In contrast, Western ambivalence toward the rule of its particular autocratic allies and a primary focus on preventing communist and Islamist takeover rendered their clients vulnerable to military coups. Washington and its European allies accepted a successful coup in a client as a fait accompli so long as the subsequent regime maintained alignment and anticommunism or anti-Islamism. However, such support did indirectly facilitate coup prevention strategies. Sponsorship provided clients the opportunity to ‘coup proof’ their military forces by reducing the threat posed by external forces such as leftist insurgents or opposition groups. Confident of foreign support if seriously challenged from outside the regime, it was safe for clients to focus on coup prevention strategies even if it reduced their battlefield effectiveness. On the other hand, such ‘coup proofing’ behavior frequently stimulates reactive or preemptive coups which were accepted by Western patrons. Without a foreign patron willing to defend the regime from a backlash from the officer corps, clients thus remained vulnerable to military coups. This resulted in in regime survival rates that closely resembled their non-client counterparts.

These findings are supported by a range of evidence. Not only do a series of statistical analyses help rule out alternative explanations and provide support for my hypotheses, but a wide range of careful case studies incorporating secondary and archival sources provide plausible evidence that foreign sponsorship affected regime survival through the causal processes offered here.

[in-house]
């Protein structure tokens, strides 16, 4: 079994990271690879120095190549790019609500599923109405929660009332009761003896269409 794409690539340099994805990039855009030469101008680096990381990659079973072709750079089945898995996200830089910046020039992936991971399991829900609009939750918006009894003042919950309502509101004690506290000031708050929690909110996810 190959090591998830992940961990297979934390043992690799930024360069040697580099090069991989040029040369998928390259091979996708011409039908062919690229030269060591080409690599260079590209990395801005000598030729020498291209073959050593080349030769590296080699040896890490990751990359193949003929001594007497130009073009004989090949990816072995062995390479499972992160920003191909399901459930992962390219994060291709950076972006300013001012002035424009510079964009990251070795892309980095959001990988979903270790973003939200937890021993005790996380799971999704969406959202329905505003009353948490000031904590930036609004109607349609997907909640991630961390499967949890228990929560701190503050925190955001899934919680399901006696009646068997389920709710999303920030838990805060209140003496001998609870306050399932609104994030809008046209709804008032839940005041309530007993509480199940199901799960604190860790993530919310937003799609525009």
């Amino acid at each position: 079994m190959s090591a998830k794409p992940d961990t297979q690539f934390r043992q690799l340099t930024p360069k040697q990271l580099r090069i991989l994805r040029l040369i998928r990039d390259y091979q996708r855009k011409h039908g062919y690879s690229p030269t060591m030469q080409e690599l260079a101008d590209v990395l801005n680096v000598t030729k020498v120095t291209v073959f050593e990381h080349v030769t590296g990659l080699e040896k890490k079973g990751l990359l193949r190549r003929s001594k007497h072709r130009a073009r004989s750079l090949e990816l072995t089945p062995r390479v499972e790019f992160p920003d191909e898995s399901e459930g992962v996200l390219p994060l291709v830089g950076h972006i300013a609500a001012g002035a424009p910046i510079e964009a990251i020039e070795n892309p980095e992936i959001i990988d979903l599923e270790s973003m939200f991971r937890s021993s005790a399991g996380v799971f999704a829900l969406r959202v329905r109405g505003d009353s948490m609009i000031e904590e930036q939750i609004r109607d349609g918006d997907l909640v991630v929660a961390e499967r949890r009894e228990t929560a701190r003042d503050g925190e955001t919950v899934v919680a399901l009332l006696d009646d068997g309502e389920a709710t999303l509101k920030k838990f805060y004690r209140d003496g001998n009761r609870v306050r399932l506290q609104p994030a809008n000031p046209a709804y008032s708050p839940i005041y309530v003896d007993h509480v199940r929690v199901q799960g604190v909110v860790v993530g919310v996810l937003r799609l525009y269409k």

Comparative Democratization

In addition to my work on foreign support and authoritarian regime survival, I have written on comparative democratization and contemporary threats to democracies. Along with my supervisor and collaborator, Professor Lucan Ahmad Way, I wrote a peer-reviewed article in Post-Soviet Affairs. This article sought to explain variation in regime trajectories across the postcommunist world after the collapse of communism.

We argued that two variables explain much of the variation in regime trajectories across the postcommunist world: the possibility for European Union membership and the salience of anti-Soviet nationalism. In Eastern Europe and the Baltic states, anti-Soviet nationalism and the prospect of EU membership contributed to the rise of a non-communist elite that faced considerable internal and external pressure to democratize. In the non-Baltic former Soviet Union, weaker anti-Soviet nationalism and the absence of EU conditionality allowed for the persistence of communist elites who faced relatively weak external constraints on authoritarianism. This work has been cited in The Economist and reviewed on

Russian Interference in Foreign Elections

I have also worked on several projects concerning the contemporary challenge posed by Russian intervention in elections across North America and Europe. In these projects I identified all publicly known instances of Russian interference in foreign elections since 1991. This work, also with Lucan Way, has been presented to the U.S. State Department and the Freeman Spogli Institute for International Studies at Stanford University. We have also written about this work in the Washington Post and for PONARS Eurasia.

Civil-Military Relations in Authoritarian Regimes

I am involved in the early stages of a collaborative project as a principal investigator along with Lucan Way at the University of Toronto, Dan Slater at the University of Michigan, Steven Levitsky at Harvard University, and Jean Lachapelle at the University of Gothenburg. This project seeks to identify the origins and trajectory of all military organizations in autocracies since 1945.